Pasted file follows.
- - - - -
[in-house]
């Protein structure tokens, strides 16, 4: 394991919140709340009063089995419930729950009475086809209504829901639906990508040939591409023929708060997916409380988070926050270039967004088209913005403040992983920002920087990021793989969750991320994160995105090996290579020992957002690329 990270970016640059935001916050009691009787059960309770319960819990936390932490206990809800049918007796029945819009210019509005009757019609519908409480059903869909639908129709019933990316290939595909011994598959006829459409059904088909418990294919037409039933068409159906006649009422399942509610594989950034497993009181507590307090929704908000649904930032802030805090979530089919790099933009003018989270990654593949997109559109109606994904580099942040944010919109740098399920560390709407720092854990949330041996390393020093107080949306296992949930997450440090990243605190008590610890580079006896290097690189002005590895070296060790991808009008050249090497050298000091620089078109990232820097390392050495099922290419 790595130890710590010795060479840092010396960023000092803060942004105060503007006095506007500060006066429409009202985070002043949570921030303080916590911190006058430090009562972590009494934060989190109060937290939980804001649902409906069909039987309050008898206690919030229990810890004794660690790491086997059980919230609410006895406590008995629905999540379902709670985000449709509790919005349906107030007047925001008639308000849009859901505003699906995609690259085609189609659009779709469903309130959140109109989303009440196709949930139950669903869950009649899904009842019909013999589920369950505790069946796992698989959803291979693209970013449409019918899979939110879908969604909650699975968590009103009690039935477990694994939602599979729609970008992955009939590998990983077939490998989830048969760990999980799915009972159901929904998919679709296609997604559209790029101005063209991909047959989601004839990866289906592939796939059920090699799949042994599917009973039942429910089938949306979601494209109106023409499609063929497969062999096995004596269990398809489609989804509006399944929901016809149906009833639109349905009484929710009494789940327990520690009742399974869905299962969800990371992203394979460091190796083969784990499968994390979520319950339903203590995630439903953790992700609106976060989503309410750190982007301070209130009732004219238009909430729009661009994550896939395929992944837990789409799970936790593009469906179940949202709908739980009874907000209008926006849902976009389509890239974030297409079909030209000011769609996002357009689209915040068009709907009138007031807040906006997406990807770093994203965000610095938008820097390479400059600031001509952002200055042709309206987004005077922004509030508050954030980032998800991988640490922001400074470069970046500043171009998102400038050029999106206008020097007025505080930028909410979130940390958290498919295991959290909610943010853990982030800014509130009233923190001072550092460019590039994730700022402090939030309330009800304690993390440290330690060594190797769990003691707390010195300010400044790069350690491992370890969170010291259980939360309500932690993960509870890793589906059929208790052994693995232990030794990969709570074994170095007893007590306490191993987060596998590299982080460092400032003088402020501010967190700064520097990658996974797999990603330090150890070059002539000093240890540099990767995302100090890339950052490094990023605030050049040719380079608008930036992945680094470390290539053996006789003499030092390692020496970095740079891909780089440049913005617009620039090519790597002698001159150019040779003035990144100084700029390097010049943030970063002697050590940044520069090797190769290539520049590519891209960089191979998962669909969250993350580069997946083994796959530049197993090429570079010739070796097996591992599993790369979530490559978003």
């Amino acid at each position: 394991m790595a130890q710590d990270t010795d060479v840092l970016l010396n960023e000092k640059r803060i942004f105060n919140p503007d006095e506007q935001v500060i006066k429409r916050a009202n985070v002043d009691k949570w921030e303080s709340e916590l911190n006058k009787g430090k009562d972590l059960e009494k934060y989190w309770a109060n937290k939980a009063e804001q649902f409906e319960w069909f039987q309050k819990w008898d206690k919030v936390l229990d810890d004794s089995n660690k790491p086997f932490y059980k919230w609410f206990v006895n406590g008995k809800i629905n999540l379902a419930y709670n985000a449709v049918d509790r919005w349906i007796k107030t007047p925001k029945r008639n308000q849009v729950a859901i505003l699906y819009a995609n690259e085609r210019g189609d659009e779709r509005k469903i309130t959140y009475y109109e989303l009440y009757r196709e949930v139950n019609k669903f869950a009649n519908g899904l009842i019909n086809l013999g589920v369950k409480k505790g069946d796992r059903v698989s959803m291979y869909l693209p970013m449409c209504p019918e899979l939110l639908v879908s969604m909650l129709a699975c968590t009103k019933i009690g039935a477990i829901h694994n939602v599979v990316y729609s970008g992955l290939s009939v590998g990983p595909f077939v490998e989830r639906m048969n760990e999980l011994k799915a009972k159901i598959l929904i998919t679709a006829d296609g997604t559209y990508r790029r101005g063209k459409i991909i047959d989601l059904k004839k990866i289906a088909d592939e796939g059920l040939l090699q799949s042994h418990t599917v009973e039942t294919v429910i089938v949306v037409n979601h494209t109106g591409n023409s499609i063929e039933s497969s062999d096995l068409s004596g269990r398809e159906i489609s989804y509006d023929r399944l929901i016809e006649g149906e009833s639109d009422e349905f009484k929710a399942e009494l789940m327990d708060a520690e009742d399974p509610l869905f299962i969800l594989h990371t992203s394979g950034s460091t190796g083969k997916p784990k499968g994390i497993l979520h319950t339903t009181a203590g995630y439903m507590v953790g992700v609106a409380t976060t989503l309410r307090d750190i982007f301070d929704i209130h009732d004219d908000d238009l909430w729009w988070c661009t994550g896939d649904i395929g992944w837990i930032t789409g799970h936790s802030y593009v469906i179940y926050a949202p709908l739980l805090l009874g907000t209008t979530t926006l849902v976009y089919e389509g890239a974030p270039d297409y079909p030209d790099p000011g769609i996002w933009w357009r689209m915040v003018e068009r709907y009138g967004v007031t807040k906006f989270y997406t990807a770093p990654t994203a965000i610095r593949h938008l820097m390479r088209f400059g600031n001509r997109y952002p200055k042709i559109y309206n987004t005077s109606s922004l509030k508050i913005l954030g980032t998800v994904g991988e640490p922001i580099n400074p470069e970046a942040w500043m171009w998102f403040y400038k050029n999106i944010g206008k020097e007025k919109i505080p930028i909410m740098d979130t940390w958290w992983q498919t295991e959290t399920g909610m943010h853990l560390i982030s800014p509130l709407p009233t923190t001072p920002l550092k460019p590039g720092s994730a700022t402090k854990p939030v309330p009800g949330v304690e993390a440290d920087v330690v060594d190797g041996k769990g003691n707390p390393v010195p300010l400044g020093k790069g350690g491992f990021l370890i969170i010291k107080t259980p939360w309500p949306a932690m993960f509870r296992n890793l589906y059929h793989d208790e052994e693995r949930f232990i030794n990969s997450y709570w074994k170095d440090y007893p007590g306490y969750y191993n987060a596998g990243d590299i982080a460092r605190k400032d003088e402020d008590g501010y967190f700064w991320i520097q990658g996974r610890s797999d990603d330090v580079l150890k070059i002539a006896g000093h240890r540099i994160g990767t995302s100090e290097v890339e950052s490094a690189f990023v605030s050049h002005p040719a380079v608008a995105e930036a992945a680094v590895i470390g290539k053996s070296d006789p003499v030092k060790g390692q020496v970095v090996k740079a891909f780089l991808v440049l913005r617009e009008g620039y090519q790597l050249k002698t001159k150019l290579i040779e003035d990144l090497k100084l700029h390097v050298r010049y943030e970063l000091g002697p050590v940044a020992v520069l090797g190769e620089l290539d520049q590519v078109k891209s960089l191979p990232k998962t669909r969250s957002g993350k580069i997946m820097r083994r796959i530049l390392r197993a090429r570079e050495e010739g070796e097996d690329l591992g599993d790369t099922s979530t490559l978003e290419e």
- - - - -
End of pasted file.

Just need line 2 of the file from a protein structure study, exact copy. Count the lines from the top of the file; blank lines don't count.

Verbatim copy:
């Protein structure tokens, strides 16, 4: 394991919140709340009063089995419930729950009475086809209504829901639906990508040939591409023929708060997916409380988070926050270039967004088209913005403040992983920002920087990021793989969750991320994160995105090996290579020992957002690329 990270970016640059935001916050009691009787059960309770319960819990936390932490206990809800049918007796029945819009210019509005009757019609519908409480059903869909639908129709019933990316290939595909011994598959006829459409059904088909418990294919037409039933068409159906006649009422399942509610594989950034497993009181507590307090929704908000649904930032802030805090979530089919790099933009003018989270990654593949997109559109109606994904580099942040944010919109740098399920560390709407720092854990949330041996390393020093107080949306296992949930997450440090990243605190008590610890580079006896290097690189002005590895070296060790991808009008050249090497050298000091620089078109990232820097390392050495099922290419 790595130890710590010795060479840092010396960023000092803060942004105060503007006095506007500060006066429409009202985070002043949570921030303080916590911190006058430090009562972590009494934060989190109060937290939980804001649902409906069909039987309050008898206690919030229990810890004794660690790491086997059980919230609410006895406590008995629905999540379902709670985000449709509790919005349906107030007047925001008639308000849009859901505003699906995609690259085609189609659009779709469903309130959140109109989303009440196709949930139950669903869950009649899904009842019909013999589920369950505790069946796992698989959803291979693209970013449409019918899979939110879908969604909650699975968590009103009690039935477990694994939602599979729609970008992955009939590998990983077939490998989830048969760990999980799915009972159901929904998919679709296609997604559209790029101005063209991909047959989601004839990866289906592939796939059920090699799949042994599917009973039942429910089938949306979601494209109106023409499609063929497969062999096995004596269990398809489609989804509006399944929901016809149906009833639109349905009484929710009494789940327990520690009742399974869905299962969800990371992203394979460091190796083969784990499968994390979520319950339903203590995630439903953790992700609106976060989503309410750190982007301070209130009732004219238009909430729009661009994550896939395929992944837990789409799970936790593009469906179940949202709908739980009874907000209008926006849902976009389509890239974030297409079909030209000011769609996002357009689209915040068009709907009138007031807040906006997406990807770093994203965000610095938008820097390479400059600031001509952002200055042709309206987004005077922004509030508050954030980032998800991988640490922001400074470069970046500043171009998102400038050029999106206008020097007025505080930028909410979130940390958290498919295991959290909610943010853990982030800014509130009233923190001072550092460019590039994730700022402090939030309330009800304690993390440290330690060594190797769990003691707390010195300010400044790069350690491992370890969170010291259980939360309500932690993960509870890793589906059929208790052994693995232990030794990969709570074994170095007893007590306490191993987060596998590299982080460092400032003088402020501010967190700064520097990658996974797999990603330090150890070059002539000093240890540099990767995302100090890339950052490094990023605030050049040719380079608008930036992945680094470390290539053996006789003499030092390692020496970095740079891909780089440049913005617009620039090519790597002698001159150019040779003035990144100084700029390097010049943030970063002697050590940044520069090797190769290539520049590519891209960089191979998962669909969250993350580069997946083994796959530049197993090429570079010739070796097996591992599993790369979530490559978003």